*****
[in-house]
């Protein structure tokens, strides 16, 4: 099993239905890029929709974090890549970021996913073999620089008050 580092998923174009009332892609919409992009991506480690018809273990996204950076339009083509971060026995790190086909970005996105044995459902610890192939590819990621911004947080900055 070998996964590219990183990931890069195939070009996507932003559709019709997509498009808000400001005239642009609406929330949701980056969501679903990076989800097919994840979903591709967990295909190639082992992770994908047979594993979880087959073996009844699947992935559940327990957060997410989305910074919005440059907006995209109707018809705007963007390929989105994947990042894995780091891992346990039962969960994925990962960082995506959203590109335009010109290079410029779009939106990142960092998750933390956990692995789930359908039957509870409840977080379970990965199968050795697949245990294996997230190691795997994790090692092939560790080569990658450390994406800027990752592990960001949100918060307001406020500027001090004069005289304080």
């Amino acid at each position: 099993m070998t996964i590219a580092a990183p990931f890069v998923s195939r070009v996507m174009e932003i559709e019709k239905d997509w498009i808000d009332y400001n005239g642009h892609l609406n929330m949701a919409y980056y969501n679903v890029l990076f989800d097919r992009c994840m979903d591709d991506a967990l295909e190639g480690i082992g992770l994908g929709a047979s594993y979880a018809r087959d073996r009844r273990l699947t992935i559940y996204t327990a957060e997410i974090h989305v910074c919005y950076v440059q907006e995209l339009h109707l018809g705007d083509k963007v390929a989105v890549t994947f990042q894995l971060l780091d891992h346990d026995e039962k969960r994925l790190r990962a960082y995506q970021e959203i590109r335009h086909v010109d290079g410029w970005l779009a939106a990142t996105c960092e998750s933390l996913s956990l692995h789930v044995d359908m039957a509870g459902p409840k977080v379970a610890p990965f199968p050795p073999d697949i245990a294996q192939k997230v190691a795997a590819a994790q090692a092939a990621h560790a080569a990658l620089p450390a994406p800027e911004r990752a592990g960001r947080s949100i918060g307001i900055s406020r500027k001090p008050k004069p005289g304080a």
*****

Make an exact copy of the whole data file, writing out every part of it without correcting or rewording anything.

[in-house]
């Protein structure tokens, strides 16, 4: 099993239905890029929709974090890549970021996913073999620089008050 580092998923174009009332892609919409992009991506480690018809273990996204950076339009083509971060026995790190086909970005996105044995459902610890192939590819990621911004947080900055 070998996964590219990183990931890069195939070009996507932003559709019709997509498009808000400001005239642009609406929330949701980056969501679903990076989800097919994840979903591709967990295909190639082992992770994908047979594993979880087959073996009844699947992935559940327990957060997410989305910074919005440059907006995209109707018809705007963007390929989105994947990042894995780091891992346990039962969960994925990962960082995506959203590109335009010109290079410029779009939106990142960092998750933390956990692995789930359908039957509870409840977080379970990965199968050795697949245990294996997230190691795997994790090692092939560790080569990658450390994406800027990752592990960001949100918060307001406020500027001090004069005289304080």
């Amino acid at each position: 099993m070998t996964i590219a580092a990183p990931f890069v998923s195939r070009v996507m174009e932003i559709e019709k239905d997509w498009i808000d009332y400001n005239g642009h892609l609406n929330m949701a919409y980056y969501n679903v890029l990076f989800d097919r992009c994840m979903d591709d991506a967990l295909e190639g480690i082992g992770l994908g929709a047979s594993y979880a018809r087959d073996r009844r273990l699947t992935i559940y996204t327990a957060e997410i974090h989305v910074c919005y950076v440059q907006e995209l339009h109707l018809g705007d083509k963007v390929a989105v890549t994947f990042q894995l971060l780091d891992h346990d026995e039962k969960r994925l790190r990962a960082y995506q970021e959203i590109r335009h086909v010109d290079g410029w970005l779009a939106a990142t996105c960092e998750s933390l996913s956990l692995h789930v044995d359908m039957a509870g459902p409840k977080v379970a610890p990965f199968p050795p073999d697949i245990a294996q192939k997230v190691a795997a590819a994790q090692a092939a990621h560790a080569a990658l620089p450390a994406p800027e911004r990752a592990g960001r947080s949100i918060g307001i900055s406020r500027k001090p008050k004069p005289g304080a």